DOPs are not SOPs

I wanted to make a post about a really common misconception regarding Houdini’s geometry context (SOPs) versus its dynamics context (DOPs). Houdini’s documentation does explain a bit of basic information about DOPs, but not necessarily in the most readable way for Houdini newcomers who are first introduced to the software Read more…


An Idiot’s Guide to ACES

I’ve been putting off working in ACES for years now, because almost every explanation of the system I’ve tried to read online has been either extraordinarily technical and long-winded, or read like a sales pitch with no useful information about implementation. It takes a certain amount of training and understanding Read more…


MOPs @ EUE 2019

SideFX Software was generous enough to ship me out to the Netherlands last week to meet my partner-in-MOPs, the inimitable Moritz Schwind, and present together a little slide show about motion graphics, Houdini, and prison hooch at End User Event 2019! The technical stuff about MOPs starts about halfway through Read more…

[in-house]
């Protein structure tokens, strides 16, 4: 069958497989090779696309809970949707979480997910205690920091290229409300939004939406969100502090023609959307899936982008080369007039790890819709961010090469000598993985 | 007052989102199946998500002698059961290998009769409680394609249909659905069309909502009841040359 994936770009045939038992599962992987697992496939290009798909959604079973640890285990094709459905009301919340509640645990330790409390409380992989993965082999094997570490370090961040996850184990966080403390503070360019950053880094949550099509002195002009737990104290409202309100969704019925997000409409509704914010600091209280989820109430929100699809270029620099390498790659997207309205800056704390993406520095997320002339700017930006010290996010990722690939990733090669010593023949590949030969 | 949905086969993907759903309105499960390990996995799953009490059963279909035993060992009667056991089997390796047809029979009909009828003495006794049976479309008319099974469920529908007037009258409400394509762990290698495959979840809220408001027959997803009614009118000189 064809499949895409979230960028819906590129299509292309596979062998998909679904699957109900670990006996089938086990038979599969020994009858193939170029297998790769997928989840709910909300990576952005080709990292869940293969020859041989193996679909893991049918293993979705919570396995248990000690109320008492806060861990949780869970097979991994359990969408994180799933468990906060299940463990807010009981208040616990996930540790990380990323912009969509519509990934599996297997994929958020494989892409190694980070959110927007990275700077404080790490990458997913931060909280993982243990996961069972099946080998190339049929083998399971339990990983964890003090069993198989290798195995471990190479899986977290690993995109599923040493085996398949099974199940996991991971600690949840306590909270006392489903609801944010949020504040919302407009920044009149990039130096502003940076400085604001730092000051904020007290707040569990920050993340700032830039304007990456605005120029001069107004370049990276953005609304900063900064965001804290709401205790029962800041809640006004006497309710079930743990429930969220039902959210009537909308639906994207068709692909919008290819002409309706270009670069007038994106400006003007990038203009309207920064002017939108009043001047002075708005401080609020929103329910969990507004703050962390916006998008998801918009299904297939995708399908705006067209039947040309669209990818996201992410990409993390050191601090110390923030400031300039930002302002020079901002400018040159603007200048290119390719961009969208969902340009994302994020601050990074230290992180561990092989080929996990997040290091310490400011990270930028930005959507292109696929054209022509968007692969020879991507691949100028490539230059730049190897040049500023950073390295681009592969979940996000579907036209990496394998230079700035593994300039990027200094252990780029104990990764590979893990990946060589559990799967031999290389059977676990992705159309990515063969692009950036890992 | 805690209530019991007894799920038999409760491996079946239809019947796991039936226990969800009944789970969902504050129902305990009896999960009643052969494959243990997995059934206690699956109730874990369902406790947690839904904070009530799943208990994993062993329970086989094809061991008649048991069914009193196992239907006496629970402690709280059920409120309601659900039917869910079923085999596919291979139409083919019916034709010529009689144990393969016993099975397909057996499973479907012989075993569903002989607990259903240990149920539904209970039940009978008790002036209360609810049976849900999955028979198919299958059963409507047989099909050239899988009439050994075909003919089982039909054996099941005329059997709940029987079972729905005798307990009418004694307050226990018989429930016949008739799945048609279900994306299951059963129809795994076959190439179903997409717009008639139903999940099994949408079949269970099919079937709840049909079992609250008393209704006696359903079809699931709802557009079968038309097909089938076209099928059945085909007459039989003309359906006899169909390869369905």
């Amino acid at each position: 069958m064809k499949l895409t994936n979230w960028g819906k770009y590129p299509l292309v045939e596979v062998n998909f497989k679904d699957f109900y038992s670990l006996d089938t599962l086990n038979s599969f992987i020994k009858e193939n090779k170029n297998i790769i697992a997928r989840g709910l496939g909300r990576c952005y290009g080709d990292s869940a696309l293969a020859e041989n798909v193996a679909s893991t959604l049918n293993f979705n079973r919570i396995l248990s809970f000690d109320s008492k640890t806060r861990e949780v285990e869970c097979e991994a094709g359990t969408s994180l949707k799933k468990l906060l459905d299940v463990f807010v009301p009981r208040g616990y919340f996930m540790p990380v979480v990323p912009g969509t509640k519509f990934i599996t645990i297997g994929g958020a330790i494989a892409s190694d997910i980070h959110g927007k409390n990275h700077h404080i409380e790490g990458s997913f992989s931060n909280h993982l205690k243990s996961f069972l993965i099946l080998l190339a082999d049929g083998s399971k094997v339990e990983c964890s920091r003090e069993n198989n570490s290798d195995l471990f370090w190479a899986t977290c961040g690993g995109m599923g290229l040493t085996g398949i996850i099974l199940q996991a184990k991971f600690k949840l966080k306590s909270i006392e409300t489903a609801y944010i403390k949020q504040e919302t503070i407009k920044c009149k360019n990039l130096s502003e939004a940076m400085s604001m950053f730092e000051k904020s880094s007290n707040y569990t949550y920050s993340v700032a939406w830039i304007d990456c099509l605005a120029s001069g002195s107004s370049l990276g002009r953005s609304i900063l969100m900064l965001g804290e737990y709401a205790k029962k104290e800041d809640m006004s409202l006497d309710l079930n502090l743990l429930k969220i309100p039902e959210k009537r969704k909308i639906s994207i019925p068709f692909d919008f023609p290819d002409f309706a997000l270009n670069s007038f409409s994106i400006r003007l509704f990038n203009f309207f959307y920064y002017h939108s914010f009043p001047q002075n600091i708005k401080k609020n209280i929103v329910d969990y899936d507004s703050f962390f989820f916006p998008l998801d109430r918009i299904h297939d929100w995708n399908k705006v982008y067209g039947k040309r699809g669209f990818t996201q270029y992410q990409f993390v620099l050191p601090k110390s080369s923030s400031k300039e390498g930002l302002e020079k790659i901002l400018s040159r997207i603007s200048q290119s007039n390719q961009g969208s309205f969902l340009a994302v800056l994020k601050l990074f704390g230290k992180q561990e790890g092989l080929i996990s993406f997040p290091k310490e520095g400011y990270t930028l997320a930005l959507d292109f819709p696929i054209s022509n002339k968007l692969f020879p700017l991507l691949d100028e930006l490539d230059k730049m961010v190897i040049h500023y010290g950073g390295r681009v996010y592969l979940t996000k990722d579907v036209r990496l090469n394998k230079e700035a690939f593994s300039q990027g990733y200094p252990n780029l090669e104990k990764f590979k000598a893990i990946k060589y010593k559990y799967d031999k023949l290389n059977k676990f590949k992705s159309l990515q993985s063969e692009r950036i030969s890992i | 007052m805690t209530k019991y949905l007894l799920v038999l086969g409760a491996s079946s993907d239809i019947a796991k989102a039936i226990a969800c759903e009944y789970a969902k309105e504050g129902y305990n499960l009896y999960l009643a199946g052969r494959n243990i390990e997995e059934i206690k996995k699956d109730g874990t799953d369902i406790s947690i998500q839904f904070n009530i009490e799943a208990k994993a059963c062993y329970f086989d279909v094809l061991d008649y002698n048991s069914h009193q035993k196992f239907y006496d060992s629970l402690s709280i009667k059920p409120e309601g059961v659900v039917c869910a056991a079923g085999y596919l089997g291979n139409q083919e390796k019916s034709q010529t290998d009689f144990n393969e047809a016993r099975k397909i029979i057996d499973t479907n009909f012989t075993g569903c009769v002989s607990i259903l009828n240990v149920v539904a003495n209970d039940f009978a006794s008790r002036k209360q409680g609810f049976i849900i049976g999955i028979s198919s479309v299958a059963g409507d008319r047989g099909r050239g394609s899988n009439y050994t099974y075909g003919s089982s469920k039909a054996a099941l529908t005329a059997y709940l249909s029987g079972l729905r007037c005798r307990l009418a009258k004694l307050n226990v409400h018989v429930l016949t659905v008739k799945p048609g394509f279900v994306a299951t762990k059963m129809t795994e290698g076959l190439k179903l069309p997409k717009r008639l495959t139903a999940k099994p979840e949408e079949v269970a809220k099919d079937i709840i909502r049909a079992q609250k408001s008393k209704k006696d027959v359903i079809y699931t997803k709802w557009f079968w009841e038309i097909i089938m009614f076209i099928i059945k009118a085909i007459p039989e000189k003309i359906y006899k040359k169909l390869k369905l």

some non-maya pipeline UI stuff…

I’ve been working for the last few months on a pipeline system for Wolf & Crow here in Los Angeles. My efforts are typically focused on Maya pipelines, which I’ll be documenting later, but I wanted to show off a little something I made that’s usually outside my repertoire… web programming.

The company needed an interface to handle mundane tasks like creating new jobs and assigning job numbers to them, creating new assets, and creating new sequences & shots for projects. Normally this would be as easy as duplicating a template folder, but the pipeline here makes extensive use of symbolic links in order to tie multiple Maya workspaces together in a way that’s as efficient as possible (for example, the “sourceimages” folder of every Maya project in a job can be symlinked to a single “textures” repository). Symlinks can’t be created in Windows, although Windows will happily follow symlinks served from a Linux server. So the bulk of the work has to be done on the server itself via Python or Bash scripts.

Prior to the web app, the standard procedure was to run plink.exe (an SSH command-line utility) inside a Python script using the subprocess module (see my earlier post on subprocess), which would pass a command over to the Linux file server to create all the symlinks. Or you could just SSH into the server using putty.exe and run the command yourself. This was clumsy, though, since you either needed to have Maya open to run the Python script through an interface, or you had to be comfortable enough with SSH and the Linux command line to run these scripts.

Instead, there’s a (sort of) sexy web interface that anyone can run from a browser! Here’s some examples.

Click below to see a whole bunch of code.